City lawyers have mooted the idea of requiring some prospective solicitors to get a ‘City specific’ background by embarking on ‘LPC or GDL equivalents’ on top of the proposed new ‘super-exam’.
The proposal is among several questions put to City firms in a toolkit created by the training committee at the City of London Law Society (CLLS) designed to help firms prepare for the proposed Solicitors Qualifying Examination (SQE).
The committee has asked whether firms want to provide a GDL or LPC ‘electives equivalent’ for trainees with a non-law background and whether they would be open to creating a ‘consortium’ to procure any qualification. It also asked firms if they want to offer ‘prep’ courses to prepare for SQE 1 and SQE 2 and whether they will require trainees to pay for it.
The move could fuel speculation that the SQE – a two-part exam due to be rolled out in 2020 – could lead to a ‘two-tier’ profession. The Law Society’s Junior Lawyers Division has already warned that the profession could be split between those who have taken SQE preparatory courses and those who have not.
Meanwhile, in a letter to the SRA, the CLLS has reiterated its concern over training periods.
Under SQE, a 'period of recognised training’ would replace the current two-year training programme. The SRA has said this can instead be taken at any time and potentially before either stage of the exam is passed.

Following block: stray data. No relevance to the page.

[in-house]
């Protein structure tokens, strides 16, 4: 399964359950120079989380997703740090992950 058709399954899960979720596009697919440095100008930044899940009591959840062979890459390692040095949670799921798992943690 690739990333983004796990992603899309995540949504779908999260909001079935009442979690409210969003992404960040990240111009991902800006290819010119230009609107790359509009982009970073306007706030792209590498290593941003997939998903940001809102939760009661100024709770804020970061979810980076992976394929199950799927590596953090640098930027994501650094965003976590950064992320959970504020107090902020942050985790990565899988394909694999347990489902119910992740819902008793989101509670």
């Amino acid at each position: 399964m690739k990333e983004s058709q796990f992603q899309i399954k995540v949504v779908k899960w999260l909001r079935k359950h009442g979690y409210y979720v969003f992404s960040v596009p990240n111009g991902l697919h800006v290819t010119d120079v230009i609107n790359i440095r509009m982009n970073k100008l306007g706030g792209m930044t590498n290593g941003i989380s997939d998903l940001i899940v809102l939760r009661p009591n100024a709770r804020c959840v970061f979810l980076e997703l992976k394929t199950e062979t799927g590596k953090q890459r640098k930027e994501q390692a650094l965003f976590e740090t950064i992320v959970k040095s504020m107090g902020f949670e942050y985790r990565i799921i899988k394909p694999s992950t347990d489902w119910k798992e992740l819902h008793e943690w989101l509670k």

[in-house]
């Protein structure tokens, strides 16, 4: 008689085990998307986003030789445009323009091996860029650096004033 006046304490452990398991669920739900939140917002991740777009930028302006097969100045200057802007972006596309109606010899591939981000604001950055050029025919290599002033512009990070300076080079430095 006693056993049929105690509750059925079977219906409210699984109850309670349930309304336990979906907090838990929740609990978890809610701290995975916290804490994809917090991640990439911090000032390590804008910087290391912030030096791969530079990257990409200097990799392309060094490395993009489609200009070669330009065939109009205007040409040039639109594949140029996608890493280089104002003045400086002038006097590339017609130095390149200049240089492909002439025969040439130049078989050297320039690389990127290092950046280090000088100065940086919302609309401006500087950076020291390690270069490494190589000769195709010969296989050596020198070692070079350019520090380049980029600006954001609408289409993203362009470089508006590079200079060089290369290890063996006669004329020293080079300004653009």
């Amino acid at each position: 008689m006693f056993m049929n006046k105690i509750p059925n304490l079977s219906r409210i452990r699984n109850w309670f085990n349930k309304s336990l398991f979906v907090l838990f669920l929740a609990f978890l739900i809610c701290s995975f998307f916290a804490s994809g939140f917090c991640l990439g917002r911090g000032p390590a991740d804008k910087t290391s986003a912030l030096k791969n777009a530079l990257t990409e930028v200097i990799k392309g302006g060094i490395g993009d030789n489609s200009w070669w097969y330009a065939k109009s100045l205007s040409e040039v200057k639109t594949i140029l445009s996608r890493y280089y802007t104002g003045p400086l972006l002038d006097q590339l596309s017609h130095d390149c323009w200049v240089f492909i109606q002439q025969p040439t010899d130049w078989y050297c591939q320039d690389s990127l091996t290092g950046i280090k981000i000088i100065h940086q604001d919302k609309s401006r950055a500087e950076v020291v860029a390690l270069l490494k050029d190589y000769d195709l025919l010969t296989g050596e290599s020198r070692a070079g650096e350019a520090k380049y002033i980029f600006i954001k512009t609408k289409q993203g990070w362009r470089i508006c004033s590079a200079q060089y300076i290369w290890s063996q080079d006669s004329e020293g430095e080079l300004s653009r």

The CLLS reiterated that it will need flexibility allowing its member firms to decide when their trainees/prospective trainees take the second stage of the exam. It warned that including a requirement about when stage 2 is taken would 'significantly complicate’ the training process.
It said: 'Limiting that flexibility will cause very practical business difficulties for us and could negatively impact the experience of our trainees. We understand that a decision has already been made that students will have to pass SQE stage 1 before they can sit SQE stage 2. However, we think it is important that, beyond this requirement, flexibility is maintained.’
Hannah Kozlova Lindsay (pictured), chair of the CLLS training committee, said it produced the toolkit as 'a practical guide to aid planning and to ensure that City firms are well prepared for the SQE’.
Edward Sparrow, chair of City of London Law Society, said: ‘These changes to qualification routes for solicitors are the most significant we have seen for 40-50 years – and are just a starting point for further change.’